We decided to visit several visitor sites in the Galapagos Islands known to have beaches where sea turtles nest. Alhtough this was an amazing trip, our objective was to determine the different species of sea turtles at each site, their mating season and learn more about their habits and how tourists can enjoy this nature show without interrupting the lifecycle of marine turtles.
During our planning phase we pinpointed the islands and most important visitor sites where we could spot sea turtles, both in the water as on the beach. It turns out, sea turtles have nesting sites on most islands of the Galapagos archipelago, we changed our strategy and here is a list of islands where you cannot find sea turtles nesting:
Rabida, Pinzon, Genovesa and Fernandina
This does not mean you cannot spot sea turtles while snorkeling off the beaches of these islands, as the Galapagos sea turtle migrates all over the world, you will find them feeding of all the islands in the Galapagos and it is possible to swim alongside these gentle prehistoric looking creatures.
The main nesting sites for Galapagos Green turtles are:- Quinta Playa and Bahia Barahona (Southern Isabela Island) - these are not park visitor sites - Las Salinas (Baltra island) - this is not a park visitor site - Las Bachas Beach (Santa Cruz island) - this is a park visitor site - Espumilla Beach (Santiago Island) - this is a park visitor site
We put our investigation into practice and we made sure our cruise itinerary included at least Bachas and Espumilla beaches. In selecting a yacht that covered these visitor sites in their itineraries we found the Galapagos Seaman Journey offered these 2 sites as part of an 8 day itinerary that covers the western islands of the archipelago: http://latintrails.com/itinerary-c-seaman-journey-galapagos/
To our surprise we would soon realize that spotting sea turtles in these amazing islands is easier than we imagined. While snorkeling we swam together with sea turtles at several sites and enjoyed watching them feed on algae, passively swim right by and even rest on the ocean floor as we snorkeled above them. We also had the opportunity to see baby sea turtles hatching at Bachas beach off the northern part of Santa Cruz island. Truly amazing animals, all we could do is stare at them in awe grateful for the opportunity to be so close.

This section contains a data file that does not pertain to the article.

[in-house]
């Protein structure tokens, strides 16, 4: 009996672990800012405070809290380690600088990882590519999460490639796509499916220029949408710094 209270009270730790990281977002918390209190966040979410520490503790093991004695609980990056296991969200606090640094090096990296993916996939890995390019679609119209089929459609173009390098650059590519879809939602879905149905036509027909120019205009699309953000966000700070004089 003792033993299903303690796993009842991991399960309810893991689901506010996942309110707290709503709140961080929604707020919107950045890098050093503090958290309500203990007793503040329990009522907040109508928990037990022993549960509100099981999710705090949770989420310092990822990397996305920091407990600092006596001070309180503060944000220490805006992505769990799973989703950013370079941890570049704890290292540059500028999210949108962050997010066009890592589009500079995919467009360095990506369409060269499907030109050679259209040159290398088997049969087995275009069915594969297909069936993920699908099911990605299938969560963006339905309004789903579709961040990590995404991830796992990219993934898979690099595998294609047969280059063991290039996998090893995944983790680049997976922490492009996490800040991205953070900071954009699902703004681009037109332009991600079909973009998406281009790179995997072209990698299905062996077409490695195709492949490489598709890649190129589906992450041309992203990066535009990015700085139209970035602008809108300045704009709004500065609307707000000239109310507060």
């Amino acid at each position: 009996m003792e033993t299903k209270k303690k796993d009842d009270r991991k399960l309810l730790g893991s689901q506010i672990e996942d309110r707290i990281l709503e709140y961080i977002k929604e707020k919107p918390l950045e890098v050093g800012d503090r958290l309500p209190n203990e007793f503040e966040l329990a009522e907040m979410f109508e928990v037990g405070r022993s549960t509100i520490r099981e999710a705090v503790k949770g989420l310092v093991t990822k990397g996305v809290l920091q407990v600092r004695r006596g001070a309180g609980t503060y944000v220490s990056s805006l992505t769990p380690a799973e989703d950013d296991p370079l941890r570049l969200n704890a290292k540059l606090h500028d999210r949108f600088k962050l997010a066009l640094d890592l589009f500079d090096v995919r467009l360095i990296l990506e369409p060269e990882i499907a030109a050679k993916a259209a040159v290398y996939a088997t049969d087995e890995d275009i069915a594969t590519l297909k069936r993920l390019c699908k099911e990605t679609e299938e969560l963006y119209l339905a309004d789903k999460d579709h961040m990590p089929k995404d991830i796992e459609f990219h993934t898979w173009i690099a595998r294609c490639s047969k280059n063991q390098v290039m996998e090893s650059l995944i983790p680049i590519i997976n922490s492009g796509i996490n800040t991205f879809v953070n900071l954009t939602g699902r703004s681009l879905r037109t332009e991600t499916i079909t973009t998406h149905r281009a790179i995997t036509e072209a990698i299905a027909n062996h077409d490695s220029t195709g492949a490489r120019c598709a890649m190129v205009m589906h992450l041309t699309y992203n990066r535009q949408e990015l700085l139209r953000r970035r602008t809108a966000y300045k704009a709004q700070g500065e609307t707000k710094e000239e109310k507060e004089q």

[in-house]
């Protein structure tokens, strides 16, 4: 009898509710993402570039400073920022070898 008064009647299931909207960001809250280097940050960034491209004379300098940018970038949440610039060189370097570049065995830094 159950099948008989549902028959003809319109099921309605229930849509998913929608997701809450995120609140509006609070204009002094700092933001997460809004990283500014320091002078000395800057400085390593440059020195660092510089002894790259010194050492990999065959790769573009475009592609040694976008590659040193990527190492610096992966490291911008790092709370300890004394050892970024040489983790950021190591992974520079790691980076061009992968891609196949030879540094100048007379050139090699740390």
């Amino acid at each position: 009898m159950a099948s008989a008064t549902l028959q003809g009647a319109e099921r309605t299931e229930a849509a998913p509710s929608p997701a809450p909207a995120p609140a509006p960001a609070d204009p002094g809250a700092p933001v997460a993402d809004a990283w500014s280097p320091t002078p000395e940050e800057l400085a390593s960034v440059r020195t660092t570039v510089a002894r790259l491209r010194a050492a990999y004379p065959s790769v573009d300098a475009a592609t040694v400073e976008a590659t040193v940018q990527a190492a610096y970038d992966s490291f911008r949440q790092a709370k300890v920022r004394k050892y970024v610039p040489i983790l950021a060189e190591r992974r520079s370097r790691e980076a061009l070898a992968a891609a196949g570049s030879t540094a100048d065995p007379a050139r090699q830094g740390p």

By far the most common marine turtle found in the Galapagos islands is an edemic subspecies of the Pacific Green turtle, it is also the only turtle that breeds and nests in the Islands. As we mentioned above, sea turtles return every year to lay their eggs at the same beach on which they were born. Therefore the Galapagos marine turtle subspecies is also endemic to each island, for example: Espumilla beach sea turtles are only born on this beach at the western side of Santiago island. Other species of of turtles are found around the islands, usually in shallow lagoons and in open seas in between islands.
The Green Turtle has a dark green to black shell, sometimes it can have a yellow color to it. This species is mainly a herbivore. It´s mating season spans from November to December, and takes place in the water. You can easily spot mating couples bobbing off the shores of different islands. The male is smaller than the female, this can be compared during breeding as the male clings to the females back, while a competing male waits for his turn. The females lay their eggs between December and June, they dig holes in the sand at night and lay between 50 to 80 eggs at a time, they are left to incubate for 60 days. Sex of hatchlings is determined by temperature, 30 degrees C or more they will mainly be females, temperatures below 30 degrees C are likely to hatch males.
Once they hatch they are vulnerable to crabs, birds, sharks and almost every other creature that lives on the Galapagos shores. Frigate birds circle above and fly down to grab them with an amazing precision, to avoid being flown on to they prefer to hatch at night. It was a priviledge for us to watch a baby turtle make its way to the ocean unharmed at the end of our day just before the sunset.